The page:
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The battle of Micheal Jordan & Reggie Miller 98′ playoffs: game 4

“We’ll be fine, today is just a bump in the road”- this is the statement Michael Jordan made about the loss of game three going into the upcoming game four against the Indiana Pacers. This may have been a bump in the road to Micheal, but for the Pacers, it was putting a block on a potential sweep.

The Chicago Bulls have played the hardest, most challenging teams like the bad boy Pistons and their rivalry team, New York Knicks. None can compete with the challenging playoff series of 98′ the Bulls had to endure against the Pacers. The competitiveness and drive was intense every game in the playoffs. Even Micheal stated almost every game against them; he came out with a new scratch.

Reggie Miller states he did some trash-talking to Micheal when he was having a cold quarter. There weren’t too many players who challenged prime Micheal Jordan, but Reggie Miller was not afraid. Reggie was a shooting guard on the Pacers who gained a reputation early on being the primary scoring threat that can take the team to the playoffs.

 

The most memorable game in the 98′ series was game 4. It was an away game for the Bulls. Homecourt advantage can jolt a team’s confidence, but with prime Jordan, Pippen, and Rodman, these fans taunting chants didn’t seize them. The game was intense from the start of the first quarter. An immense number of crossovers, post fades, layups and three-pointers from the Pacers to tie up this game as 4th quarter proceeds. It was common to get a few bruises playing, but Micheal got severely injured and ended up needing stitches above his eye. This was the tone for the fourth quarter; the Pacers were coming for blood. There were six seconds left, and the Bulls were leading by one (94-93). Phil Jackson called a play to control the boards (meaning be the team who gets the rebounds). Pacers didn’t use a time out at the start of the match. Pacers’ possession, inbounding the ball, was Derek McKee looking for Reggie Miller, who had a hot hand during the game. Scottie Pippen tipped the ball, turning over the play with Bulls now having possession. The Pacers had stopped their play intentionally fouling Scottie when inbounding.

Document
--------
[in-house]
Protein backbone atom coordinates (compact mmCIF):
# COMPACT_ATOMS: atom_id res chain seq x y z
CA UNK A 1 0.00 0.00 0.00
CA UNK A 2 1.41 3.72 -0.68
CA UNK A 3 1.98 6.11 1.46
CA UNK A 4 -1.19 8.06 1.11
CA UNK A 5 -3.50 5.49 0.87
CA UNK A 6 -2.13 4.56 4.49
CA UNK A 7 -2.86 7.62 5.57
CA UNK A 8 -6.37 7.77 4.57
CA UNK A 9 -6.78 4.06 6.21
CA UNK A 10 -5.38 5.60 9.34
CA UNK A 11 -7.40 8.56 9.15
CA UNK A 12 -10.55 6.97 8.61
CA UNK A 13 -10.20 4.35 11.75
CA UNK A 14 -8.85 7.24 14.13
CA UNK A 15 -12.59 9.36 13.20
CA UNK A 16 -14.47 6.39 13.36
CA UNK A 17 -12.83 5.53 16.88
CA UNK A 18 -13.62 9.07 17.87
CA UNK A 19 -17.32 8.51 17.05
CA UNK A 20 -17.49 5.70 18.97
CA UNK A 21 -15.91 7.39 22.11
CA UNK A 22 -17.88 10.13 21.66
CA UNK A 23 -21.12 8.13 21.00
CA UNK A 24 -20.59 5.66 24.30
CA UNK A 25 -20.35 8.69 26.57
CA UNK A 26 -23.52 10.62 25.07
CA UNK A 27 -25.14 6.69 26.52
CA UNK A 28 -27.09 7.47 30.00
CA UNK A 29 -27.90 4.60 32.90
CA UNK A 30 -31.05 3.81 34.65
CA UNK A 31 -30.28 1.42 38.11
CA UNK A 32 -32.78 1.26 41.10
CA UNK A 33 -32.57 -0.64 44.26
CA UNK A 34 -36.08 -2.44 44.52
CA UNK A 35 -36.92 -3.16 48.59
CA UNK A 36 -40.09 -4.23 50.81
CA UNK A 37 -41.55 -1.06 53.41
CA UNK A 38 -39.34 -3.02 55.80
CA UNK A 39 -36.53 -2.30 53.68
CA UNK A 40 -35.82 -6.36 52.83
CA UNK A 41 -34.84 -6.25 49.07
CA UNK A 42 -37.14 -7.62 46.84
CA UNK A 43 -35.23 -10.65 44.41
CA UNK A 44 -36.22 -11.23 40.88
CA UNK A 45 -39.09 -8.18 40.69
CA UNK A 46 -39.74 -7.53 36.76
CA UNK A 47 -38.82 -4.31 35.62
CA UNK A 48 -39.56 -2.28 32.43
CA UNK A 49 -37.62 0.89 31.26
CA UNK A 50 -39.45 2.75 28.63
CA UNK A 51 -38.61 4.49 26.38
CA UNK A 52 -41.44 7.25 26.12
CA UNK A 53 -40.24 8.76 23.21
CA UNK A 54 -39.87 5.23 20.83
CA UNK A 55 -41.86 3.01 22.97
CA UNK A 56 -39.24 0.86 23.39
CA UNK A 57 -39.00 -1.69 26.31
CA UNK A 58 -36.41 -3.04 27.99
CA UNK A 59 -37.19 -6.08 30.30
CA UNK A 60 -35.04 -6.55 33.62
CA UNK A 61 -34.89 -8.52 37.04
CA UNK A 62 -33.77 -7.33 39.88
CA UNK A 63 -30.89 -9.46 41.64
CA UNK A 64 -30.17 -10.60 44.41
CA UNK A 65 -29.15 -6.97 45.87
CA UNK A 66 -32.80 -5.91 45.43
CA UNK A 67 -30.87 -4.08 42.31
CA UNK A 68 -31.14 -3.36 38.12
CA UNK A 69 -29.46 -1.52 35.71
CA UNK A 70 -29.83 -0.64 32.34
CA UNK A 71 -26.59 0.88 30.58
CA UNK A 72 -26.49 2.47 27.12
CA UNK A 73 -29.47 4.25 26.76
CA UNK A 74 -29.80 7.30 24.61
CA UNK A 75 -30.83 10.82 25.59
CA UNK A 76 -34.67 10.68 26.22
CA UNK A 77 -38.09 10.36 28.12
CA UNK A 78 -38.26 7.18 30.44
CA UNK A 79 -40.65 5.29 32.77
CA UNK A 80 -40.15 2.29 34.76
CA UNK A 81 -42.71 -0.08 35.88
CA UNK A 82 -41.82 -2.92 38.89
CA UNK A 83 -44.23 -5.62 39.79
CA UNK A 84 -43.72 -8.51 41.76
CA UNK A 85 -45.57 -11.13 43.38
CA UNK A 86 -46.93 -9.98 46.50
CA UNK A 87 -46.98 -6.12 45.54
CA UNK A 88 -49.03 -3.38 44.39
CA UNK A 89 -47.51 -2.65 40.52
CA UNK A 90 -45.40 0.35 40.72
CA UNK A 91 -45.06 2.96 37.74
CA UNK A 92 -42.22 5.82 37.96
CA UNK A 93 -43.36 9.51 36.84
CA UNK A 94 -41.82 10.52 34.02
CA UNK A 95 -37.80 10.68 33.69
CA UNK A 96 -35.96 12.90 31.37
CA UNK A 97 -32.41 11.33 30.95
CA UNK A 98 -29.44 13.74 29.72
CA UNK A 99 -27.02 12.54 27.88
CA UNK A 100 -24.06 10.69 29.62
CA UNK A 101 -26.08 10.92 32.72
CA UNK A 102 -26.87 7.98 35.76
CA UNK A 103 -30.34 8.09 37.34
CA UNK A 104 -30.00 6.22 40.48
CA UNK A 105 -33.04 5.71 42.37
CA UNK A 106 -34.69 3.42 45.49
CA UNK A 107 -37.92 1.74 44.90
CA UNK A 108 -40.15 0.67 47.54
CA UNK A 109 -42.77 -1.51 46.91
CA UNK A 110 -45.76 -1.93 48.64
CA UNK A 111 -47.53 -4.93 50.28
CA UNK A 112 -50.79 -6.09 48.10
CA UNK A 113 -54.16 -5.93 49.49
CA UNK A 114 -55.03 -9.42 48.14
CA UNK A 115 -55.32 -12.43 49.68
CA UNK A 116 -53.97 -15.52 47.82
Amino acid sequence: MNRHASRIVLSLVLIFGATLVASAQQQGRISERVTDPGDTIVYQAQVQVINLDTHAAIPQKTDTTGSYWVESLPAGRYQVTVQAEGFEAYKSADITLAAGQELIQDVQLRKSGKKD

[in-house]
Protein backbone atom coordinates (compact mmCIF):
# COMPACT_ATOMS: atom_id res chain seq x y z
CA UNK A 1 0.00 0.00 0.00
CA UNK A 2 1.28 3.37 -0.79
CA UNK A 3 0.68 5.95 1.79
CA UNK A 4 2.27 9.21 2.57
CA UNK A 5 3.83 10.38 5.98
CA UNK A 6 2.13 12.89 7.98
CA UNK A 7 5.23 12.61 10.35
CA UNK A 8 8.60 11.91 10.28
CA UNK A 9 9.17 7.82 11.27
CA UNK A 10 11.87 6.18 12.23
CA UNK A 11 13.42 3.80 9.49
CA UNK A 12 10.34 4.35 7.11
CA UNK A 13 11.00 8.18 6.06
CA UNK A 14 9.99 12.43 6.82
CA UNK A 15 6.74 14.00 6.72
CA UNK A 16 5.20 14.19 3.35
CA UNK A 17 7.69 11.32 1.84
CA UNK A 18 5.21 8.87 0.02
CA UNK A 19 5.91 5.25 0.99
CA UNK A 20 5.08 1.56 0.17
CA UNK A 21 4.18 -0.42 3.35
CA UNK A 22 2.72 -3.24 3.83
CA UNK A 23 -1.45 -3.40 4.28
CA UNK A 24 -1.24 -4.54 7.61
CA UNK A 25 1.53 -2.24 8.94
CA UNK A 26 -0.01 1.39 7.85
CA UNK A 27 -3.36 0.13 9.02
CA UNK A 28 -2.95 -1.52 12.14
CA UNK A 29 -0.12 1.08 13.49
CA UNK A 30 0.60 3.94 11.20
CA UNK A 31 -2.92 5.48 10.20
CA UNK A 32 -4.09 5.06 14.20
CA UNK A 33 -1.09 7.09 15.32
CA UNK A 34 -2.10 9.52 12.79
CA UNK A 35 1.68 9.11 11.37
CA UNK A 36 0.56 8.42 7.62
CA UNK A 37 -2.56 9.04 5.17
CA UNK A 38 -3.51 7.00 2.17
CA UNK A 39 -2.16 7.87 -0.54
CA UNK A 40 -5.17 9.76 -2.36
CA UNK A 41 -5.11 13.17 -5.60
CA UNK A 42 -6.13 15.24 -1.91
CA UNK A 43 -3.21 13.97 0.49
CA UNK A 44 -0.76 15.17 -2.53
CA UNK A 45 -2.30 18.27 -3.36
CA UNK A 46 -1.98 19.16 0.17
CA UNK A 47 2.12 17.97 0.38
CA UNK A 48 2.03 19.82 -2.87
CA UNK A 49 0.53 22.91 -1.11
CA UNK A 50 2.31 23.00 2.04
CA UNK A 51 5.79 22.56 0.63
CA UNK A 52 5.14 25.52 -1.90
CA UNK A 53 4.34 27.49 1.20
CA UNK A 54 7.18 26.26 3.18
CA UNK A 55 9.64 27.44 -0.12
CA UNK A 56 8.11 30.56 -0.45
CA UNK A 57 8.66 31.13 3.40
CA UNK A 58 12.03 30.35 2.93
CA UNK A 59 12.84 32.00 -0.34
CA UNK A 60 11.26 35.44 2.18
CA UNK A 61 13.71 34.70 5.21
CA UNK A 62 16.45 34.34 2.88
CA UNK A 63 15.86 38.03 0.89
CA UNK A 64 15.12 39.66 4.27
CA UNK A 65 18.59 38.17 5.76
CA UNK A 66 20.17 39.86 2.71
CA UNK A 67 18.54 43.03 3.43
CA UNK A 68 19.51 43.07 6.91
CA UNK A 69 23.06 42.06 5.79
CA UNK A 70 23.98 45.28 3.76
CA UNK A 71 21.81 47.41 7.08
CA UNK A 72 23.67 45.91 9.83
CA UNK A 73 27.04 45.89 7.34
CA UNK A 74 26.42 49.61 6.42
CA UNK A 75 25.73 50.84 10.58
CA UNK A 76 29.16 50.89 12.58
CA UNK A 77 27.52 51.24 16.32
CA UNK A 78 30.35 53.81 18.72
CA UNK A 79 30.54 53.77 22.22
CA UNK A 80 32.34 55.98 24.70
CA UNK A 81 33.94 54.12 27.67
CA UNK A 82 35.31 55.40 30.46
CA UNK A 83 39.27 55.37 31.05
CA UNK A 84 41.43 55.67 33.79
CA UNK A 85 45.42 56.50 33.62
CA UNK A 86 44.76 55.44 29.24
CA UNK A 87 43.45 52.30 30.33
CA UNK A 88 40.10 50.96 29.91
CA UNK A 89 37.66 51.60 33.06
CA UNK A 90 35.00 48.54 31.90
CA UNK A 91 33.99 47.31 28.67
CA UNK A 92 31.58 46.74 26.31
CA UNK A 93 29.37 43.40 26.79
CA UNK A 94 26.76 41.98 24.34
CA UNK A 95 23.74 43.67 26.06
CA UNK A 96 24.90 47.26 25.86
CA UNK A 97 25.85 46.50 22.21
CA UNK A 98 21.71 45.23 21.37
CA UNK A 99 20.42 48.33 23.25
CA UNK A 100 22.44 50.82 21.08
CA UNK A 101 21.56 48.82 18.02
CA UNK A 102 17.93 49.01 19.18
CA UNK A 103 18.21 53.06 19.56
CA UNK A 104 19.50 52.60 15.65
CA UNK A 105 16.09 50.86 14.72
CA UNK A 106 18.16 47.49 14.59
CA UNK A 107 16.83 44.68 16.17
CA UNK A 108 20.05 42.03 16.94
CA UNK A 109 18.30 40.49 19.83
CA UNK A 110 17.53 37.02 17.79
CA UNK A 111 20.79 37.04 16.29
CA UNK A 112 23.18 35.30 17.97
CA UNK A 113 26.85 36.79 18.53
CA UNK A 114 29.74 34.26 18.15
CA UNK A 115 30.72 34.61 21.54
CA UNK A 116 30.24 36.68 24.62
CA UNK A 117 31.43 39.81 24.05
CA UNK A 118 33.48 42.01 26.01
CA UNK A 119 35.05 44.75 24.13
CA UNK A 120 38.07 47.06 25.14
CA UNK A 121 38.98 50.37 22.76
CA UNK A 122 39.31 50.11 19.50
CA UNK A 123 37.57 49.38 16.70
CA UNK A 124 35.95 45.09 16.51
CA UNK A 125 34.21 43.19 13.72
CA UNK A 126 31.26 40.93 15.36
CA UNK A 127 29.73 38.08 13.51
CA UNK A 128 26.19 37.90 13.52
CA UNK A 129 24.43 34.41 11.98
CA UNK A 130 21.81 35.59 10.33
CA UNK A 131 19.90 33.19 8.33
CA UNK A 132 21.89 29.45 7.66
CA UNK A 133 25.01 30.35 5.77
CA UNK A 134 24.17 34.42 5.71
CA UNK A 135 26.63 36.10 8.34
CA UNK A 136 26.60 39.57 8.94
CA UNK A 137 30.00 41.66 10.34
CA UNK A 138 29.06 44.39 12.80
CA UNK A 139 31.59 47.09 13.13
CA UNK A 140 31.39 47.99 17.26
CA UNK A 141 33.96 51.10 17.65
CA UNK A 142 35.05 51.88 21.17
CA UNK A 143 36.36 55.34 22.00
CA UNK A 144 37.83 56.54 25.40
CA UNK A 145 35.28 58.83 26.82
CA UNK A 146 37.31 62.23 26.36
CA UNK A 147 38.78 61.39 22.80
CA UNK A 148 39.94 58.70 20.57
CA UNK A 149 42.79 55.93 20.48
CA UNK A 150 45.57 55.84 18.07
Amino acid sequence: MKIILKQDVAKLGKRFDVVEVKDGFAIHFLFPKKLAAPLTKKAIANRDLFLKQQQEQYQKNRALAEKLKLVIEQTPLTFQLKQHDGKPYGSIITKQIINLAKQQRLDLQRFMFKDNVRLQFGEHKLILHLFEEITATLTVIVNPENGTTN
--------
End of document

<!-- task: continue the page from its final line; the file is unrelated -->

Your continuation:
Scottie had a great game but was only 2-5 at the free-throw line. He missed both free throws at a pivotal moment in the game. The ball was knocked out of bounds going up for the rebound now the Pacers have an advantage.

 

 

With two seconds left, the defense was tight on the Pacers. The Bulls were not shaken by the score and knew what play to run. Reggie was the hot scorer during the game, and everyone knew to pass to him. The Pacers’ defense plan was to hold Micheal back from switching onto Reggie. The ball was inbounded with 2 seconds left, and Harper was on Miller, Micheal was on Dent. Reggie knew the switch was occurring and split between the two transitions opening up a lane to catch and shoot the ball. To open up that lane, in Miller’s own words, he “went straight to his chest and lightly shoved him [Micheal] out of the way,” and the rest was history. Reggie had an open clutch three-pointer leading the game. It’s now .7 seconds left with the score 94-96, Pacers lead. The game was not over, and it was enough time for one more play. Everyone on the Bulls knew who to pass to in this time, Michael Jordan. Micheal gets the ball, pulled up, and got the shot off in time for a three. In the Last dance documentary, Miller said he was under the basket during the play, and from his perception, the ball was going in. The catch went in and out, spinning off the rim, handing a loss to the Bulls tieing the series. These two plays are one of the top 10 most clutch performances from the series still talked about. It showed that Miller was an underrated character slowly blossoming to be the best, and even the black Jesus, prime Micheal Jordan,  had off games or underwhelming performances.

 

Though the last dance documentary has ended, you can rewatch the series on ESPN+ or any sports broadcasting streaming services.

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